FIG. 3A is a high level block diagram of an exemplary system which may execute or utilize graphical programs. FIG. 3A illustrates a general high-level block diagram of a generic control and/or simulation system which comprises a controller 92 and a plant 94. The controller 92 represents a control system/algorithm the user may be trying to develop. The plant 94 represents the system the user may be trying to control. For example, if the user is designing an ECU for a car, the controller 92 is the ECU and the plant 94 is the car's engine (and possibly other components such as transmission, brakes, and so on.) As shown, a user may select or create a textual code program, such as a MATLAB® m-file, which may then be converted into a graphical program, that specifies or implements the functionality of one or both of the controller 92 and the plant 94. For example, a control engineer may use a modeling and simulation tool and embodiments of the invention described herein to create a model (graphical program) of the plant 94 and/or to create the algorithm (graphical program) for the controller 92.

FIG. 3B illustrates an exemplary system which may perform control and/or simulation functions. As shown, the controller 92 may be implemented by a computer system 82 or other device (e.g., including a processor and memory medium and/or including a programmable hardware element) that executes or implements a graphical program created as described herein. In a similar manner, the plant 94 may be implemented by a computer system or other device 144 (e.g., including a processor and memory medium and/or including a programmable hardware element) that executes or implements a graphical program, or may be implemented in or as a real physical system, e.g., a car engine.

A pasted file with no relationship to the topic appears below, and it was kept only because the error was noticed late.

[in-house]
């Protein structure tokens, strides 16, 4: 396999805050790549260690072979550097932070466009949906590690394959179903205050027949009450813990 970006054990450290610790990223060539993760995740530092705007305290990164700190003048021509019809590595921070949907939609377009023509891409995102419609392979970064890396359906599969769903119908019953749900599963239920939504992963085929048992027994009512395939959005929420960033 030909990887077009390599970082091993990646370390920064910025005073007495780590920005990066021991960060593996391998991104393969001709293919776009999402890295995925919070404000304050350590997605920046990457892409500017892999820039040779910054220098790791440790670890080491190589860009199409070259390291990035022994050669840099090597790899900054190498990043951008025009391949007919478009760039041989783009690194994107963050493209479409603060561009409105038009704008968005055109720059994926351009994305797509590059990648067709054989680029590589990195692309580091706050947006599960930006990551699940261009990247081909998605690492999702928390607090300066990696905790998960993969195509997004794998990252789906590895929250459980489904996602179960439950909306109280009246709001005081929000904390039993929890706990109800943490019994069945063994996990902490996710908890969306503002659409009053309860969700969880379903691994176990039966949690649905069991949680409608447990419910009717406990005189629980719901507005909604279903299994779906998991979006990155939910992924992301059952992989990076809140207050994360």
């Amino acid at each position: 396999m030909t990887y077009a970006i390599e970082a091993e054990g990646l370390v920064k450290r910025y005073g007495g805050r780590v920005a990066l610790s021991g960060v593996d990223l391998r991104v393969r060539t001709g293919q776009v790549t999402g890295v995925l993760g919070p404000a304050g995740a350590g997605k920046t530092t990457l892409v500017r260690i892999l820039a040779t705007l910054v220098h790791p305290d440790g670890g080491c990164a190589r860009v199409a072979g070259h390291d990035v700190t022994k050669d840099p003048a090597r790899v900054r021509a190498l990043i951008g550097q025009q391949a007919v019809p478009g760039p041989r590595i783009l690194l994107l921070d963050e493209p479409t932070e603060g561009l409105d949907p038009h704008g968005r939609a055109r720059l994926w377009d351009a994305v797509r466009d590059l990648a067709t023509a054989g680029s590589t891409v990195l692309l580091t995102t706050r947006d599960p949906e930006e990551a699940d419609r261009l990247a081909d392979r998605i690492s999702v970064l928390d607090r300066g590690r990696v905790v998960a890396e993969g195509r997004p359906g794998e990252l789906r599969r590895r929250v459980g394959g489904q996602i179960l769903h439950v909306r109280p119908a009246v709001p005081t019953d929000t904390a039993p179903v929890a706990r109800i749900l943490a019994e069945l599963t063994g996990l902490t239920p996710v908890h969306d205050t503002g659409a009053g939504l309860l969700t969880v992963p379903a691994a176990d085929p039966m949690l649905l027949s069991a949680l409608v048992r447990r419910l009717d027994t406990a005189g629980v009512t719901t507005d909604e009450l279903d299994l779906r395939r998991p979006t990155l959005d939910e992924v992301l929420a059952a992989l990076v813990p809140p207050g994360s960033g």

In one embodiment of the invention, one or more graphical programs may be created as described herein which are used in performing rapid control prototyping. Rapid Control Prototyping (RCP) generally refers to the process by which a user develops a control algorithm and quickly executes that algorithm on a target controller connected to a real system. The user may develop the control algorithm using a graphical program, and the graphical program may execute on the controller 92, e.g., on a computer system or other device. The computer system 82 may be a platform that supports real time execution, e.g., a device including a processor that executes a real time operating system (RTOS), or a device including a programmable hardware element.